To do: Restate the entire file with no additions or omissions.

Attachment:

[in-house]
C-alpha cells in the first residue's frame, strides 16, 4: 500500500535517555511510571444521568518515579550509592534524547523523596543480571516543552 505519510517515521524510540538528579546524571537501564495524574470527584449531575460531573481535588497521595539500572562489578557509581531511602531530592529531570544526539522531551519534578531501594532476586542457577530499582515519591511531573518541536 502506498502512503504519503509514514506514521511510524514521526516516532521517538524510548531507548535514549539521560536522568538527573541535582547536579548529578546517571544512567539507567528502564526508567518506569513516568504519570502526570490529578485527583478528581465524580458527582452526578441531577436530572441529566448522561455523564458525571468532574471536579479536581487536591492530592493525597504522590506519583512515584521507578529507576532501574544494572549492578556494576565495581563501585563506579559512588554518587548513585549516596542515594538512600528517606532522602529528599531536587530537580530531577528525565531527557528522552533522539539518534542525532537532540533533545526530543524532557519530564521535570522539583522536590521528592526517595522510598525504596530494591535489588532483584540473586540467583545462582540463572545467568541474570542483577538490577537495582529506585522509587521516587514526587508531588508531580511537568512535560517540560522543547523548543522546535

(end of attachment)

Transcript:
[in-house]
C-alpha cells in the first residue's frame, strides 16, 4: 500500500535517555511510571444521568518515579550509592534524547523523596543480571516543552 505519510517515521524510540538528579546524571537501564495524574470527584449531575460531573481535588497521595539500572562489578557509581531511602531530592529531570544526539522531551519534578531501594532476586542457577530499582515519591511531573518541536 502506498502512503504519503509514514506514521511510524514521526516516532521517538524510548531507548535514549539521560536522568538527573541535582547536579548529578546517571544512567539507567528502564526508567518506569513516568504519570502526570490529578485527583478528581465524580458527582452526578441531577436530572441529566448522561455523564458525571468532574471536579479536581487536591492530592493525597504522590506519583512515584521507578529507576532501574544494572549492578556494576565495581563501585563506579559512588554518587548513585549516596542515594538512600528517606532522602529528599531536587530537580530531577528525565531527557528522552533522539539518534542525532537532540533533545526530543524532557519530564521535570522539583522536590521528592526517595522510598525504596530494591535489588532483584540473586540467583545462582540463572545467568541474570542483577538490577537495582529506585522509587521516587514526587508531588508531580511537568512535560517540560522543547523548543522546535